More conventional crossing of joints
More conventional crossing of joints
"Organic" window construction
"Organic" window construction
Ed’s windows were within the timber frame behind the blockwork wall so about 14 inches from the desired finished tower face. This gave me another point up the height where I could get some stones with depth attached to the blockwork increasing my confidence that large areas would not slip off. Here though I aimed for a more conventional crossing of joints with alternate lengths into the wall body I allowed lots of projections and stepping to naturally occur too. This worked out really well, and dare I say it, I think my detailing around the windows is better than that at the Watchtower.
Contrasting sandstone detail
Contrasting sandstone detail
We had planned for a distinctive band to form another detail at first window lintel height. I chose to make that with a pallet of darker thinner sandstone, there wasn’t a lot of it and the quality was poor, how to give that a distinctive feel? Then it came to me, I’d emphasise that by using it to build a very rough textured band, breaking what I had up into smaller pieces which I then laid in a pronounced, jaggy course, resulting in a strong contrast with the surrounding stone. When broken the internal colour of this stone was much lighter than the weathered surface. My hope is that the darkening re-occurs and the band increases in colour depth.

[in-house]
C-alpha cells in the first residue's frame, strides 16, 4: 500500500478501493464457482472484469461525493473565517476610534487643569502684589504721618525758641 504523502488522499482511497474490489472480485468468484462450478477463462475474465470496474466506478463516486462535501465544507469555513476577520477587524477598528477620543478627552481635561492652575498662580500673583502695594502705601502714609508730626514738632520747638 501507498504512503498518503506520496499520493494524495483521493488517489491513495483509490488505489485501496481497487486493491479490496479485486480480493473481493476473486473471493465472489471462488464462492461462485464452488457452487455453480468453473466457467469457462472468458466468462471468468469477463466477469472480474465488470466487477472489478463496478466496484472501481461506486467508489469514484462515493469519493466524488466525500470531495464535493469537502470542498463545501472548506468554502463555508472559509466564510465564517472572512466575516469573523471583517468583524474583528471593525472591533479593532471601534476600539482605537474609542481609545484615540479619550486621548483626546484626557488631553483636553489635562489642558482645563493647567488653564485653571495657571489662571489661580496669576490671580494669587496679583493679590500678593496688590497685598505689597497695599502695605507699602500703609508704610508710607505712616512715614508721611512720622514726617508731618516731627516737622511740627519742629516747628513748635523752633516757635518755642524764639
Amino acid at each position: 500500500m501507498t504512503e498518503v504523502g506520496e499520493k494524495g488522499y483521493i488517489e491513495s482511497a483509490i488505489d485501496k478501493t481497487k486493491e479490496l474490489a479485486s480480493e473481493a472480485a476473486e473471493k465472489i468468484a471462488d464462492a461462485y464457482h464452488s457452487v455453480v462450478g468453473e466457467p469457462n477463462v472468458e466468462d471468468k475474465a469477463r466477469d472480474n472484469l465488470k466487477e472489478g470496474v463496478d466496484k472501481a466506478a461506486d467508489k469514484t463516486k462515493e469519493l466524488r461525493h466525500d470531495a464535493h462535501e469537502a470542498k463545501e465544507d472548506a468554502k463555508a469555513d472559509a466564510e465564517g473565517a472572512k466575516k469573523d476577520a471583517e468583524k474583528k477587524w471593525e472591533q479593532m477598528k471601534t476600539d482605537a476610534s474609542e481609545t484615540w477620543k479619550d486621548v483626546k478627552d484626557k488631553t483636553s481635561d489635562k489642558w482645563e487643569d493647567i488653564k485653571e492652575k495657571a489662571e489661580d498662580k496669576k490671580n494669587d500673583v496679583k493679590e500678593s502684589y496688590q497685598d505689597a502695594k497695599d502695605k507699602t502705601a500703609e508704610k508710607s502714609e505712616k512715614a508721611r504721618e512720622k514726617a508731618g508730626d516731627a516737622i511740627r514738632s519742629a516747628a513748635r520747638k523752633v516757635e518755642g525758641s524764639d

Aztec ring placeholder
Aztec ring placeholder
Ed had left me two polystyrene shapes that I had to locate at certain specific points, he was then going to replace these with bronze castings that he would make. The first was a ‘ring’ that references the ancient Aztec sport of ullamaliztli, a game played between teams with a 9lb ball with the ultimate aim of putting it through the hole in the ring. This was more than just a game, encompassing gambling religion and politics. To paraphrase Bill Shankly it was game which was more important than life and death, as in some places it involved human sacrifice. The second shape was going to be replaced with what is termed a ‘grotesque rock’ an unusual piece of rock or wood that could be seen as an animal, called a Balolookong or Great Plumed Serpent a mythical snake from Peublo Indian folklore. A beautiful example has pride of place at Desert View.